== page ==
Sunday, 2 October 2011

'The creative class is a lie'

Anyone still labouring under the illusion:

The creative class is a lie. The dream of a laptop-powered "knowledge class" is dead. The media is melting. Blame the economy - and the Web
"…But for those who deal with ideas, culture and creativity at street level — the working- or middle-classes within the creative class — things are less cheery. Book editors, journalists, video store clerks, musicians, novelists without tenure — they’re among the many groups struggling through the dreary combination of economic slump and Internet reset. The creative class is melting, and the story is largely untold…"

"…But was this ever true? And who are the creative classes, anyway? The creative class is made up of a ‘creative core’, according to Florida’s classification, which is comprised of scientists, engineers, university professors, poets, novelists, artists, entertainers, actors, designers and architects, as well as the ‘thought leadership’ of our society, including non-fiction writers, editors, cultural figures, think-tank researchers, analysts and other opinion-makers. The creative-core group is supported by a phalanx of ‘creative professionals’ who work in a diverse range of ‘knowledge intensive’ industries such as high-tech, financial services, the legal and health care professions, and business management. While Marx understood class in terms of conflicting class interests dominated by uneven power relations, Florida, a keen supporter of growth-based free market economics, is keen to stress that the creative classes will work with rather than against the prevailing economic system: “The Creative Class has made certain symbols of non-conformity acceptable – even conformist. It is in this sense that they represent not an alternative group but a new and increasingly norm-setting mainstream of society”[53]. In this sense Florida argues capitalism has pulled off a major coup, ‘capturing’ people who would have been seen as “bizarre mavericks” operating on the fringes of bohemia, and “setting them at the very heart of the process of innovation and growth”[54].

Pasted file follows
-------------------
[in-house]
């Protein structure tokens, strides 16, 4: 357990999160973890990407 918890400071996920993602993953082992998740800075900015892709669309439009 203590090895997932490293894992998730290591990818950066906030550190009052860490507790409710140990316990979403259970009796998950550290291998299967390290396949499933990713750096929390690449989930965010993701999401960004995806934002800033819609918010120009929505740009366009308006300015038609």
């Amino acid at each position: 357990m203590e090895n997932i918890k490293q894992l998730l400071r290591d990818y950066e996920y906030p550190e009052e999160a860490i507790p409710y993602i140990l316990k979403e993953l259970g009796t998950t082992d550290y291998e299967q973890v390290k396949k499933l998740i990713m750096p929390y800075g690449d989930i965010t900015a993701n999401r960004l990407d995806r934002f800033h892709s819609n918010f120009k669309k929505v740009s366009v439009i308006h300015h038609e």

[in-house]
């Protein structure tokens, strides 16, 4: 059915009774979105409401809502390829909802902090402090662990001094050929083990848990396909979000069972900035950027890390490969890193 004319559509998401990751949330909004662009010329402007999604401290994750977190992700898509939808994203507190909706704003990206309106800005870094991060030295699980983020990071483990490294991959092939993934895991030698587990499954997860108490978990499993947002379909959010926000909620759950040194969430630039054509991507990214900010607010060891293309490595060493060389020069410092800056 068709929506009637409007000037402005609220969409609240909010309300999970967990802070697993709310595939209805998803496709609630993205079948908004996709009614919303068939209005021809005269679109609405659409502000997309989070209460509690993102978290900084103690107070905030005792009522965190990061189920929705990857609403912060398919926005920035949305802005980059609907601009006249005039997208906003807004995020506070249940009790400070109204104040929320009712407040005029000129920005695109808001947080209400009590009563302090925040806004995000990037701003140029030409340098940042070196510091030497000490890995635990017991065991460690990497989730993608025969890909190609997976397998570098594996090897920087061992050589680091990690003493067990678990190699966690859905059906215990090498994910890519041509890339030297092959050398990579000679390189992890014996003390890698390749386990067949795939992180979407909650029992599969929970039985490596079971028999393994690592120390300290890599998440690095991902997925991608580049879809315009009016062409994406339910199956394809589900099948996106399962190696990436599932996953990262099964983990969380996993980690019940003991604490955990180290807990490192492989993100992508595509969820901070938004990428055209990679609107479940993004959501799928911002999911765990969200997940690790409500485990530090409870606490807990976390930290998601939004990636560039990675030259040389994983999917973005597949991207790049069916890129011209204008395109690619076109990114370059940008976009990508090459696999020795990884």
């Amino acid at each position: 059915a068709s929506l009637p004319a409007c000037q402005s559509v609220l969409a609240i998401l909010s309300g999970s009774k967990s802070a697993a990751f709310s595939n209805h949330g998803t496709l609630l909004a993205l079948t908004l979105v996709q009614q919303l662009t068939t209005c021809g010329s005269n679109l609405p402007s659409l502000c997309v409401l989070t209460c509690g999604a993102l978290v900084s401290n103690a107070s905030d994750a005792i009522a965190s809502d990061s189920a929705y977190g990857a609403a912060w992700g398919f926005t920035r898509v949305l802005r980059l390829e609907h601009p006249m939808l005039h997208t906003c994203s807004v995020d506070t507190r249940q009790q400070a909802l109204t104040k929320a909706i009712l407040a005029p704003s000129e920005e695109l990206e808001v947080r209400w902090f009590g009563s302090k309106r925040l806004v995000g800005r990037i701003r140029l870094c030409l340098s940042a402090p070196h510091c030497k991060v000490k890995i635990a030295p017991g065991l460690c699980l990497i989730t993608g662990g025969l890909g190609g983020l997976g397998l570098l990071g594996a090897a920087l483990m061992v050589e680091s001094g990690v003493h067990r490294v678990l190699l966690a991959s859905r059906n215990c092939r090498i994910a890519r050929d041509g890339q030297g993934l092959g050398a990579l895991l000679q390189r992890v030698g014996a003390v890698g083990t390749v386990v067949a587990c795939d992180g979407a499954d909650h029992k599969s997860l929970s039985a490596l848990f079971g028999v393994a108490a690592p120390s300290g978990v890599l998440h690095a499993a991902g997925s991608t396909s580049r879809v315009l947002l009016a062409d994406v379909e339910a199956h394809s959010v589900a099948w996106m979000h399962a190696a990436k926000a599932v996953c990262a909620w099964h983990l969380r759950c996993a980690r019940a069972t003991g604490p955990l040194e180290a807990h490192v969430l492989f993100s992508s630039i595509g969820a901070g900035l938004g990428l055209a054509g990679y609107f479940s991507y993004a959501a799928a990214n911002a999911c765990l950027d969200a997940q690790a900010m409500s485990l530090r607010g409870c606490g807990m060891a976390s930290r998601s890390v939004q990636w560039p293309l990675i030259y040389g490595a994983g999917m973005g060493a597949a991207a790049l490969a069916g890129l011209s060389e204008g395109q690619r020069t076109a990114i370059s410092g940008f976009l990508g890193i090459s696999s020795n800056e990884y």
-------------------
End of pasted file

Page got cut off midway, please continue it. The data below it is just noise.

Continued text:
Florida’s claim that the so-called creative class make up the ‘mainstream’ of society is deeply contentious. In Glasgow, for instance, around nine out of ten of the city’s jobs are in the service sector, which as the Glasgow City Council Plan (2008-2011) acknowledges, is characterised by a preponderance of lower paid and lower skilled services. Meanwhile, about a quarter of Glasgow’s working age population are on benefits and outside the workforce altogether. There is no point in arguing either that Glasgow’s benefit claimants and low-paid service sector workers can be rescued by “the leaders of twenty-first-century society”; for beneath Florida’s hyperbole a disturbing acknowledgement is made: “There is a strong correlation between inequality and creativity: the more creative a region is, the more inequality you will find there”[55]. As Florida admits, this inequality has “insidious dimensions”. The service economy ultimately operates as the “support infrastructure” of the creative age: “Members of the Creative Class, because they are well compensated and work long and unpredictable hours, require a growing pool of low end service workers to take care of them and do their chores”[56]. Florida himself suggests that the growth of this burgeoning, increasingly precarious service class must be understood alongside the rise of the creative class. Moreover, another troubling element arises in Florida’s thesis. In his tabulation of the classes (which includes ‘the agricultural class’, ‘the service class’, ‘the working class’, ‘the creative class’, and a subset, ‘the super-creative core’) traditional class actors – the middle and upper classes – are entirely absent. Could it be that their new homes are in the upper echelons of the ‘creative class’ and the ‘super-creative core’? …

Glasgow’s Merchant City: An Artist Led Property Strategy
Neil Gray

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